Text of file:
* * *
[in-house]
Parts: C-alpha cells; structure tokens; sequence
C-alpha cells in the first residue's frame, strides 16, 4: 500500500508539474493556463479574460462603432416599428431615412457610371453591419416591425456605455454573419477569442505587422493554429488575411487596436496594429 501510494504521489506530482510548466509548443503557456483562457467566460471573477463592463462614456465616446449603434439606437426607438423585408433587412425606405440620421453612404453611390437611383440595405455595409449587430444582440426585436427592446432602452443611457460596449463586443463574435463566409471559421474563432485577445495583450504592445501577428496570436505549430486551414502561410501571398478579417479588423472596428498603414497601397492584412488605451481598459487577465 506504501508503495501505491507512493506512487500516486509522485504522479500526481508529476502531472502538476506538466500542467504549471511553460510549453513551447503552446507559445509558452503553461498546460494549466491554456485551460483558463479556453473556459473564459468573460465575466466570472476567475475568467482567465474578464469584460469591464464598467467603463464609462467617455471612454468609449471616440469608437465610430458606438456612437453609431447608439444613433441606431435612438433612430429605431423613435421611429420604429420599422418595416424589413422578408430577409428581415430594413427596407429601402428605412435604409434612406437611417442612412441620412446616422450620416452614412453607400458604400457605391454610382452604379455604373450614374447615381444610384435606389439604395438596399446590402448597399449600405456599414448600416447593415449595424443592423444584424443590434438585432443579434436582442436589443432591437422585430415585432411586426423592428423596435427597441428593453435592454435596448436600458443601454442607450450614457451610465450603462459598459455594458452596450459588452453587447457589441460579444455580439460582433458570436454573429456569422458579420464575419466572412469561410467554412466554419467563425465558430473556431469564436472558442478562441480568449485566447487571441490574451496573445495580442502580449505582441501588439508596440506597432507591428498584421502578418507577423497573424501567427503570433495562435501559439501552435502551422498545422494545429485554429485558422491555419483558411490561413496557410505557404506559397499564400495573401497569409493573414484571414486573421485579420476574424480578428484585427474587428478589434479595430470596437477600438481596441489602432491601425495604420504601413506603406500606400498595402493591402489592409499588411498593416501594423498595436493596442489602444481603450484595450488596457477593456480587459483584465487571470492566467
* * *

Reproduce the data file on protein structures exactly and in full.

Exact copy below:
[in-house]
Parts: C-alpha cells; structure tokens; sequence
C-alpha cells in the first residue's frame, strides 16, 4: 500500500508539474493556463479574460462603432416599428431615412457610371453591419416591425456605455454573419477569442505587422493554429488575411487596436496594429 501510494504521489506530482510548466509548443503557456483562457467566460471573477463592463462614456465616446449603434439606437426607438423585408433587412425606405440620421453612404453611390437611383440595405455595409449587430444582440426585436427592446432602452443611457460596449463586443463574435463566409471559421474563432485577445495583450504592445501577428496570436505549430486551414502561410501571398478579417479588423472596428498603414497601397492584412488605451481598459487577465 506504501508503495501505491507512493506512487500516486509522485504522479500526481508529476502531472502538476506538466500542467504549471511553460510549453513551447503552446507559445509558452503553461498546460494549466491554456485551460483558463479556453473556459473564459468573460465575466466570472476567475475568467482567465474578464469584460469591464464598467467603463464609462467617455471612454468609449471616440469608437465610430458606438456612437453609431447608439444613433441606431435612438433612430429605431423613435421611429420604429420599422418595416424589413422578408430577409428581415430594413427596407429601402428605412435604409434612406437611417442612412441620412446616422450620416452614412453607400458604400457605391454610382452604379455604373450614374447615381444610384435606389439604395438596399446590402448597399449600405456599414448600416447593415449595424443592423444584424443590434438585432443579434436582442436589443432591437422585430415585432411586426423592428423596435427597441428593453435592454435596448436600458443601454442607450450614457451610465450603462459598459455594458452596450459588452453587447457589441460579444455580439460582433458570436454573429456569422458579420464575419466572412469561410467554412466554419467563425465558430473556431469564436472558442478562441480568449485566447487571441490574451496573445495580442502580449505582441501588439508596440506597432507591428498584421502578418507577423497573424501567427503570433495562435501559439501552435502551422498545422494545429485554429485558422491555419483558411490561413496557410505557404506559397499564400495573401497569409493573414484571414486573421485579420476574424480578428484585427474587428478589434479595430470596437477600438481596441489602432491601425495604420504601413506603406500606400498595402493591402489592409499588411498593416501594423498595436493596442489602444481603450484595450488596457477593456480587459483584465487571470492566467